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found poetry 1

“intercepting sycalls and notifying an exterior sandbox host” Codius

Playing with explorable explanations

I threw together this little project over the weekend to practice my javascript skills and explore Bret Victor’s Tangle, a javascript library for creating explorable explanations. I still have lots more to learn, but Tangle is really easy to get started with and I’d love to explore the possibilities of explorable explanations in more depth. When I get a chance, I’ll write up a step-by-step guide explaining how I built this.

Victor develops the ideas behind Tangle in his essay Explorable Explanations and provides his own extensive example of the library in use with Ten Brighter Ideas.

This concept has real potential. Being able to play with the different data points reinforces your understanding of the subject. In Bret Victor’s aforementioned essay, he discusses how this approach could work well with explanations of policy alternatives. And in an organizational context, you could present business cases or proposals as explorable documents so decision makers could really understand the data underlying their decisions.

Oscillating Yarn

This processing sketch is based on Example 3.7 in Daniel Shiffman’s excellent book, Nature of Code, but I removed the line connecting each ellipse to the centre, added some colour and trails and used my own numbers for velocity and amplitude rather than generating them randomly. The patterns created by the oscillators are sized in relation to one another using the golden ratio.

DNLE Assignment #4: Bloom's Taxonomy

This is part of a series of posts I'm doing related to Designing a New Learning Environment, an online course I'm taking through Stanford University's Venture Lab. You can find all the posts in this series here. This assignment was to find an educational technology that addresses each of the six levels of Bloom's Taxonomy.

The following examples are listed from lower order thinking skills to higher order thinking skills: remember, understand, apply, analyse, evaluate and create.


Tool: Flashcards*


This application can help students memorize, identify, recognize or name items from the curriculum.


Tool: Diigo

Bookmarking a site with the Diigo browser extension

Students can link to pages and add tags to the linked page, which (depending on tag choices) can demonstrate interpreting, summarizing, classifying, exemplifying, inferring and comparing.


Tool: Pinterest


Students can use Pinterest to share and write about examples that illustrate elements of the curriculum.


Tool: Flickr slideshow editor

Flickr slideshow editor

Students can upload images on flickr and organize them into a slideshow to compare, contrast and link various ideas.


Tools: Tumblr, Wordpress, Blogger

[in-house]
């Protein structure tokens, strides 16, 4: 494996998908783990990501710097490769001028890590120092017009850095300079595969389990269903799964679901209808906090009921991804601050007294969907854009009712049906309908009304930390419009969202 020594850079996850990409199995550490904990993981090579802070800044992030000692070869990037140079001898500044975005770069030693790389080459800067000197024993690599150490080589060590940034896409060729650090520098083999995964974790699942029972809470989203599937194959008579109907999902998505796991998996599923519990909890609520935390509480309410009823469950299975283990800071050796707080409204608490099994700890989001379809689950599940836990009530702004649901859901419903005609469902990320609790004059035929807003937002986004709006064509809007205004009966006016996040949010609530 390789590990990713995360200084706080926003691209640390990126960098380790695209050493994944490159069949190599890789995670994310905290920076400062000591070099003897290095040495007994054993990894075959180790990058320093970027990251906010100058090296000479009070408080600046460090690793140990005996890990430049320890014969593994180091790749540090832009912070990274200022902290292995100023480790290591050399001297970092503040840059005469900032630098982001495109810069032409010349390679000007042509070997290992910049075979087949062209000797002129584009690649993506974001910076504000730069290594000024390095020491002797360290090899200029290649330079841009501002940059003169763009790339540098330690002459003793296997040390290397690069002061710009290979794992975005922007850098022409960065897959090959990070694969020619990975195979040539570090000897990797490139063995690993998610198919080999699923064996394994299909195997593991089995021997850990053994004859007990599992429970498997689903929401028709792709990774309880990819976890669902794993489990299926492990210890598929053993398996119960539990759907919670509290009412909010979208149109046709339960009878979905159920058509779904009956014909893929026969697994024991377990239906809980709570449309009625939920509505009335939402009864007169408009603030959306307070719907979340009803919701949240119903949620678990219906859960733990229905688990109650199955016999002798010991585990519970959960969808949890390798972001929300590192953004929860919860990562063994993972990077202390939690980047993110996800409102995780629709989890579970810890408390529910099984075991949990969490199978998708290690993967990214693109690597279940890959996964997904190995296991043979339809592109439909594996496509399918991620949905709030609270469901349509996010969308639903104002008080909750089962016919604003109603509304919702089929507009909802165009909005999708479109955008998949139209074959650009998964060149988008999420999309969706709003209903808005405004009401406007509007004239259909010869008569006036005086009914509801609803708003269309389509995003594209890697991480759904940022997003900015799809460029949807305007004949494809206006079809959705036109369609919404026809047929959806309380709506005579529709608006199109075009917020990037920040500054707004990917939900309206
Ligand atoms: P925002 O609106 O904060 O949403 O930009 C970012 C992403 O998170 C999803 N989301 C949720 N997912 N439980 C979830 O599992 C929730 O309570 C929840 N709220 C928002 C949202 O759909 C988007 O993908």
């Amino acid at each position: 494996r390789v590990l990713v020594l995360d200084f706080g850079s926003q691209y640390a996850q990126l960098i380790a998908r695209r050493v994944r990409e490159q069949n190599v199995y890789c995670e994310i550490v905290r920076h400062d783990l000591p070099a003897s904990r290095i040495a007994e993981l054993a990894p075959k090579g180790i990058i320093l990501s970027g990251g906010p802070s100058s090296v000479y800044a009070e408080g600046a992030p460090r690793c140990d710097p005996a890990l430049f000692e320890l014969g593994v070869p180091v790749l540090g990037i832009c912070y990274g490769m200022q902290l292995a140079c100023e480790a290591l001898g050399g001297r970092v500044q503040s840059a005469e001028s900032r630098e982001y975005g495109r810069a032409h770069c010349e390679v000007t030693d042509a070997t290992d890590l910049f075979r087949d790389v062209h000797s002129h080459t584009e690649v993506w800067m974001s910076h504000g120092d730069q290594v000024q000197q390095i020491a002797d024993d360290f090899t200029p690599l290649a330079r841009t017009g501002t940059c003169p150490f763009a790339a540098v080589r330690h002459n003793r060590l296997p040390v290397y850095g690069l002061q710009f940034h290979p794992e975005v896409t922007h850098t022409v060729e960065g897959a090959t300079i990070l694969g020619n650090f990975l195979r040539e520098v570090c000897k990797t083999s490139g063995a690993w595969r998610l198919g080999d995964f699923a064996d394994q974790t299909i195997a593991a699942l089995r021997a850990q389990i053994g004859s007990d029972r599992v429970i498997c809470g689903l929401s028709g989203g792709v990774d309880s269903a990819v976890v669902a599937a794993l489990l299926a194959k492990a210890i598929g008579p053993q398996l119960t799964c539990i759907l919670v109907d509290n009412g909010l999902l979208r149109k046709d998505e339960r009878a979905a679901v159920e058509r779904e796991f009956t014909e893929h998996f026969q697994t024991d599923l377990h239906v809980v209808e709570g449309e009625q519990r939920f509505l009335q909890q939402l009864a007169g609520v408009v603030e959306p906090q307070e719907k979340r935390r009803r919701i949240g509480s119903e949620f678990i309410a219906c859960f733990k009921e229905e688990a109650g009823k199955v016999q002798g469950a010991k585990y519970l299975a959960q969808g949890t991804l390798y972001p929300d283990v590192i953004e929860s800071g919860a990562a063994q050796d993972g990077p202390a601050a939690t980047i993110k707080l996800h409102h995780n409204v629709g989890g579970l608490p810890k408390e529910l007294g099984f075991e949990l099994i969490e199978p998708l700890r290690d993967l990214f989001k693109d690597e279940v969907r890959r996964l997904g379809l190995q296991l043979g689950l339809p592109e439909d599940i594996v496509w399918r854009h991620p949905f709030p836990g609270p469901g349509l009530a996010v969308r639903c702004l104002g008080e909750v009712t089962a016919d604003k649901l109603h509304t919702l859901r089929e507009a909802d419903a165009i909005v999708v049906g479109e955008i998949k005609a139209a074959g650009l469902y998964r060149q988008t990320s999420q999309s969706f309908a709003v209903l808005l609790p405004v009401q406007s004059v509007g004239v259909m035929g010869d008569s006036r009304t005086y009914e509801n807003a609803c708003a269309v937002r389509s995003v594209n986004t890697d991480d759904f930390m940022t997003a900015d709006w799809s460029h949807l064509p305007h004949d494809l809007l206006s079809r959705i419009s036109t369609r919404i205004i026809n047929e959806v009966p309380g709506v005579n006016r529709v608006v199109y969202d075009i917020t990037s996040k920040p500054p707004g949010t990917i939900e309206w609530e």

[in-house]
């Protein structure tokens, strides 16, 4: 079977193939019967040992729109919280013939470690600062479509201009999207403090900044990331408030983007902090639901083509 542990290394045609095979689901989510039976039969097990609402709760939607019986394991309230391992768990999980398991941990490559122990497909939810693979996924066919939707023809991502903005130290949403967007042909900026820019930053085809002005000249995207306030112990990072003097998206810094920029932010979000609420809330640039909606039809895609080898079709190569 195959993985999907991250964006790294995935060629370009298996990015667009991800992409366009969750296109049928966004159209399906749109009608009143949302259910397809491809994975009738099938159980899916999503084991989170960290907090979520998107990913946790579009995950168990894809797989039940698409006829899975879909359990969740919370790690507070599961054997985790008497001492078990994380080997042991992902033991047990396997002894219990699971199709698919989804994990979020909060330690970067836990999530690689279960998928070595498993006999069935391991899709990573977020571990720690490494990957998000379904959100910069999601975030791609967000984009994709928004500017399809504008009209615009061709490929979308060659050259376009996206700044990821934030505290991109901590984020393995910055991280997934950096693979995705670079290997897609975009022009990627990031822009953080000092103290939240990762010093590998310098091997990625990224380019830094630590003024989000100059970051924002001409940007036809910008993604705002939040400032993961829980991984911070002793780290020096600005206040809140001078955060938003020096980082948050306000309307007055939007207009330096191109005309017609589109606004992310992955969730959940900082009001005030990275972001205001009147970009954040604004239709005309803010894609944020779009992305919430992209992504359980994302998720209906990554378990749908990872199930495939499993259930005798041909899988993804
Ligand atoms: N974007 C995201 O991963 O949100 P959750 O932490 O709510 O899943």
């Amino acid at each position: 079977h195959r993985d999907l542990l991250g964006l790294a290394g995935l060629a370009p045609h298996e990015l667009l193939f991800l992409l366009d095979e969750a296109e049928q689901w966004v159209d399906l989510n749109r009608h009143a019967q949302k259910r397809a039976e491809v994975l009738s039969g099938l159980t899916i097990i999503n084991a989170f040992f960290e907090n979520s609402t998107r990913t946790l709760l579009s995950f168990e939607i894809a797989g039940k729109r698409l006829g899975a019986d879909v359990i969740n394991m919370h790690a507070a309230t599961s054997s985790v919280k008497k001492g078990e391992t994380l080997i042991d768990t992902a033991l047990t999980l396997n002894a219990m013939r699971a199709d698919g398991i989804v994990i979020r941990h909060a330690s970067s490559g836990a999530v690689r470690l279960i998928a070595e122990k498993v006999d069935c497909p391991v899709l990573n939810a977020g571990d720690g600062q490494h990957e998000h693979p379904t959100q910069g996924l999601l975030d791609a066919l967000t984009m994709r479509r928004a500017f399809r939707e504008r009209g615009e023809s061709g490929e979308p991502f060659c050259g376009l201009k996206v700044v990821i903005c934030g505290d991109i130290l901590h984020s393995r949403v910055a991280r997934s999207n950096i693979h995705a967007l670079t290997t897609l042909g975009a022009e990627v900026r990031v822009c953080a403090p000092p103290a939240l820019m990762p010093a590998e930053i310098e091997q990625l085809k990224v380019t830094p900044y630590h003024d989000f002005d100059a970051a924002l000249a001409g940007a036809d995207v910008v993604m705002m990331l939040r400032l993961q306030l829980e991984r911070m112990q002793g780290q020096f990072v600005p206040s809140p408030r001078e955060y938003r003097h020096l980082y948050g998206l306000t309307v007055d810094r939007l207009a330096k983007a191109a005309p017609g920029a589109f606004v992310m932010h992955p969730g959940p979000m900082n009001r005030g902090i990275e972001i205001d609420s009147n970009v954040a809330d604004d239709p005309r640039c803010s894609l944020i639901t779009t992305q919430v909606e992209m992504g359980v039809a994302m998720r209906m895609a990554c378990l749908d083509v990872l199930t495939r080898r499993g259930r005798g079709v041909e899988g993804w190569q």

Blog commenting on any blogging system

Students can comment on and/ or critique the ideas expressed by other students on their learning blogs. They can also write their own blog post to extend the debate.


Tool: iMovie video editor


Students can plan, produce and distribute a video that explores curriculum in more depth.

DNLE Assignment 1: Compare three learning environments

This is part of a series of posts I'll be doing related to Designing a New Learning Environment, an online course I'm taking through Stanford University's Venture Lab. You can find all the posts in this series here.

1. Codeacadamey

Codeacademy is an online learning environment for learning to code in various programming languages. I completed their core set of javascript courses in a few weeks. There is a set of courses for a given programming language with each course concentrating on a specific aspect of the language (e.g., “Introduction to Functions”). Each of the short courses is divided into single page sections. The left side of the page provides textual explanation followed by some exercises while the rest of the screen is occupied by an code editor. Students use the editor to write and evaluate the code to complete the exercises. The system gives each user badges for various learning achievements.

codeacademy screenshot
An page from Codeacademy's jQuery tutorial.



2. ds106

Inspired by an edupunk philosphy, Digital Storytelling, also known as ds106, is the online hub of a network of learners. ds106 is connected to a program offered at the University of Mary Washington, but allows Open Paticipants, online students, to join the program at any point during the term and participate as much as they want. Each student is expected to build an online identity through his/ her own blog and various social media sharing apps such as Flickr or Twitter. As such, there is no online course software. Instead, the ds106 web page aggregates the work of the students, the lectures and the assignments.

The ds106 home page
The ds106 home page



3. Corporate e-learning courses based on Adobe Captivate

I have taken several of these corporate e-learning courses as a student and worked with vendors to produce two other courses. Adobe Captivate allows developers to use text and other media to explain concepts and then test users through various types of exercises.